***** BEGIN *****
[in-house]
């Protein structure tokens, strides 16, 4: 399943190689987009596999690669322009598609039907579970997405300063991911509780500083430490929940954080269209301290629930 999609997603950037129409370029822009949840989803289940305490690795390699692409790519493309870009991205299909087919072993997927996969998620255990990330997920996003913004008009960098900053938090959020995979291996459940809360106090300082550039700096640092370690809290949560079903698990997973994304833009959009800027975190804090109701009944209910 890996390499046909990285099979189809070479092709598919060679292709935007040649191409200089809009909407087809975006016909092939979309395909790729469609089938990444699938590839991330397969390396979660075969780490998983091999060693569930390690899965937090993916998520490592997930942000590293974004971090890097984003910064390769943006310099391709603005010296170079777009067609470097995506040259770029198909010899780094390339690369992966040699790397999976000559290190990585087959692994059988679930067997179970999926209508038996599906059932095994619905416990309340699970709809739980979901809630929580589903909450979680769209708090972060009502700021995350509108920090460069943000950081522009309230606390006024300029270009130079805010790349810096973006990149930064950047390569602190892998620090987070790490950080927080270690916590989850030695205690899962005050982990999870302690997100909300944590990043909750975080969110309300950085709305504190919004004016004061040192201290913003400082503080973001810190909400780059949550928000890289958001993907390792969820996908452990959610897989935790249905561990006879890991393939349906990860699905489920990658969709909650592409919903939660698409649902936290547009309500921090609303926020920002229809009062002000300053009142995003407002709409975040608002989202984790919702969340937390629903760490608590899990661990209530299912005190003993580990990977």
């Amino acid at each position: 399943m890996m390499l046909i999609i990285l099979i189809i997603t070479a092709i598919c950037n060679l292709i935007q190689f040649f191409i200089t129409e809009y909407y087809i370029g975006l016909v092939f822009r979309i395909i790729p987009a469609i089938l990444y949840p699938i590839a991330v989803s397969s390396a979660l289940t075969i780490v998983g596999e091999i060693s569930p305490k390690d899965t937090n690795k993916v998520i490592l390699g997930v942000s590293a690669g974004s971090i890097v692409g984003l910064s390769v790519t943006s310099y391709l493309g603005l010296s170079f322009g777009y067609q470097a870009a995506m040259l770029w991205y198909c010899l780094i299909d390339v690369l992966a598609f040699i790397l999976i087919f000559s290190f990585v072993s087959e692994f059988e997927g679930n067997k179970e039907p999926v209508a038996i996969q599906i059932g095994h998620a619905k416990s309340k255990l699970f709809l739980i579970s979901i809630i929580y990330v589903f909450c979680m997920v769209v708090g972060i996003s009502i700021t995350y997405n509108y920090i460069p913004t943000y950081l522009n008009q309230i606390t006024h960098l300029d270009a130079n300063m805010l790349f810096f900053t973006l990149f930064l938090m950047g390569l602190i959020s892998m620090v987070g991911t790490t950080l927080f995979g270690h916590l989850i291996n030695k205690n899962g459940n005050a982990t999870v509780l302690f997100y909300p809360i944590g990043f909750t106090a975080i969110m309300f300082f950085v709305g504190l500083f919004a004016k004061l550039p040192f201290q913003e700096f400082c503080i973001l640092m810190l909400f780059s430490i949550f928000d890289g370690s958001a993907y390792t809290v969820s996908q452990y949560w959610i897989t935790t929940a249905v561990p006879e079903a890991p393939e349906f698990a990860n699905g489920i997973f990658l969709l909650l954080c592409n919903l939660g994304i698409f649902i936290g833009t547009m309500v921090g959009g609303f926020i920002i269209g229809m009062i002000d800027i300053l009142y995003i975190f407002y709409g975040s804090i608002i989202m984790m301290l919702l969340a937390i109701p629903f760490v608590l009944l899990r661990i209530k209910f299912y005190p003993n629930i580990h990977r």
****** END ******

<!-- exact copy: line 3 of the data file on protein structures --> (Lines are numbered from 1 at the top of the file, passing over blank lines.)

């Amino acid at each position: 399943m890996m390499l046909i999609i990285l099979i189809i997603t070479a092709i598919c950037n060679l292709i935007q190689f040649f191409i200089t129409e809009y909407y087809i370029g975006l016909v092939f822009r979309i395909i790729p987009a469609i089938l990444y949840p699938i590839a991330v989803s397969s390396a979660l289940t075969i780490v998983g596999e091999i060693s569930p305490k390690d899965t937090n690795k993916v998520i490592l390699g997930v942000s590293a690669g974004s971090i890097v692409g984003l910064s390769v790519t943006s310099y391709l493309g603005l010296s170079f322009g777009y067609q470097a870009a995506m040259l770029w991205y198909c010899l780094i299909d390339v690369l992966a598609f040699i790397l999976i087919f000559s290190f990585v072993s087959e692994f059988e997927g679930n067997k179970e039907p999926v209508a038996i996969q599906i059932g095994h998620a619905k416990s309340k255990l699970f709809l739980i579970s979901i809630i929580y990330v589903f909450c979680m997920v769209v708090g972060i996003s009502i700021t995350y997405n509108y920090i460069p913004t943000y950081l522009n008009q309230i606390t006024h960098l300029d270009a130079n300063m805010l790349f810096f900053t973006l990149f930064l938090m950047g390569l602190i959020s892998m620090v987070g991911t790490t950080l927080f995979g270690h916590l989850i291996n030695k205690n899962g459940n005050a982990t999870v509780l302690f997100y909300p809360i944590g990043f909750t106090a975080i969110m309300f300082f950085v709305g504190l500083f919004a004016k004061l550039p040192f201290q913003e700096f400082c503080i973001l640092m810190l909400f780059s430490i949550f928000d890289g370690s958001a993907y390792t809290v969820s996908q452990y949560w959610i897989t935790t929940a249905v561990p006879e079903a890991p393939e349906f698990a990860n699905g489920i997973f990658l969709l909650l954080c592409n919903l939660g994304i698409f649902i936290g833009t547009m309500v921090g959009g609303f926020i920002i269209g229809m009062i002000d800027i300053l009142y995003i975190f407002y709409g975040s804090i608002i989202m984790m301290l919702l969340a937390i109701p629903f760490v608590l009944l899990r661990i209530k209910f299912y005190p003993n629930i580990h990977r």